One of the first books I reviewed for the Lesbrary was Dear John, I Love Jane edited by Candace Walsh and Laura Andre. I loved that book, both for the topic (complicating sexual orientation? Yes please) and the quality of the stories. So when I saw that one of the editors had written a memoir, I was excited to see if it lived up to the enthusiasm I had for Dear John, I Love Jane. I was not disappointed. I haven’t read any other food memoirs or food writing (… I don’t even know what the genre is called!), so I’m not sure how Licking the Spoon compares to the usual fare. The book isn’t about food as much as food is an ongoing theme; it adds a layer through which to interpret Walsh’s life, because her food choices reflect something about the way her life is going, whether she’s cooking up gourmet feasts or pennies-per-serving pea soup or frozen dinners.
Most importantly, I loved Walsh’s writing style. It flows well and kept me engaged regardless of what was being described. It’s funny, because Walsh describes being disappointed by her mother’s embellished stories about her family, but Licking the Spoon has such detailed, rich stories about her own life and previous generations’ lives that they can’t possibly be just the facts. Either way, it made it an absorbing read that I really enjoyed, and Walsh definitely has a life story worth telling.
I couldn’t find anything on the book itself that hints to queer content (though the Amazon description does), which I found interesting. The first chapter plays the pronoun game with her love interest. The queer content is introduced slowly, from hints in her childhood through dissatisfaction with her (heterosexual) marriage. I am always divided on this, because on the one hand, that makes it difficult for queer people to be able to find this book unless they’re researching online. On the other hand, I love the idea that straight readers could unknowingly pick this book up. It doesn’t categorize itself as only a queer book, and it isn’t! The memoir is much more about Walsh’s relationship with food, her family, and herself than it is about being queer. And it looks like this strategy was successful, because the Amazon ratings on this book are ridiculously high: of 39 reviews, 36 are five star and 3 are four star.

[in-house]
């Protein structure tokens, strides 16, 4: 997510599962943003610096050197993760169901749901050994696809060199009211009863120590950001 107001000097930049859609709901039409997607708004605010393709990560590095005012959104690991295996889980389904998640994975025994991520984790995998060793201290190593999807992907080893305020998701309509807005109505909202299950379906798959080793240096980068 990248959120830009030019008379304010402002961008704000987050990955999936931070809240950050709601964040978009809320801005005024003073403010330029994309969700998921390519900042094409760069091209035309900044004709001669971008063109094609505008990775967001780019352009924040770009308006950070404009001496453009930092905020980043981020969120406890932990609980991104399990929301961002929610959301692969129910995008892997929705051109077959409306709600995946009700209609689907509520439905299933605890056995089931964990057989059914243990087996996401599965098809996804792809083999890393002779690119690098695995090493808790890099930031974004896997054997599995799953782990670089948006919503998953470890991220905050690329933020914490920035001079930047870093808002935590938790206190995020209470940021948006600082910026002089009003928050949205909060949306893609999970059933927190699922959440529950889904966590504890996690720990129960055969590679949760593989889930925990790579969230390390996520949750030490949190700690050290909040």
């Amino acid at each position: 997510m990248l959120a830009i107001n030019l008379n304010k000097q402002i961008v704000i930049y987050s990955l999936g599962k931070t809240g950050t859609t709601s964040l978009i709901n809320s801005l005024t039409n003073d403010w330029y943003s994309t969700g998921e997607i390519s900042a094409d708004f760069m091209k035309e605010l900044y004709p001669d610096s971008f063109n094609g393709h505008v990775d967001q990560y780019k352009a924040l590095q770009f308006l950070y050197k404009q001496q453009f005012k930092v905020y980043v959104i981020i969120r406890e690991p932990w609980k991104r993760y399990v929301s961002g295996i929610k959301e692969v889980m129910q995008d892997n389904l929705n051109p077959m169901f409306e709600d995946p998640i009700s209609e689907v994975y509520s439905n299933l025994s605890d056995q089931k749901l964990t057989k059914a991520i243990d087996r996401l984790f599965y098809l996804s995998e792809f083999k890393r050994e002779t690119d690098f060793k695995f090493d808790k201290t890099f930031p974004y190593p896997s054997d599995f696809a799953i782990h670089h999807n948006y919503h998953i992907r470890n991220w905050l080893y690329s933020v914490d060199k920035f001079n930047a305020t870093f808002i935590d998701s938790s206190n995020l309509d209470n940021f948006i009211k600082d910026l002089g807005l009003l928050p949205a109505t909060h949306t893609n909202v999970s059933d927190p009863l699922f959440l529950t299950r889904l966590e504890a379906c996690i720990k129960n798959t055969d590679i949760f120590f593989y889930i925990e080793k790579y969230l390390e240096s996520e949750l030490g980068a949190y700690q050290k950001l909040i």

Whether you’re a foodie or a fan of lesbian memoirs, or you just like good writing telling a story well, I would definitely recommend Licking the Spoon and I hope to read more from Candace Walsh!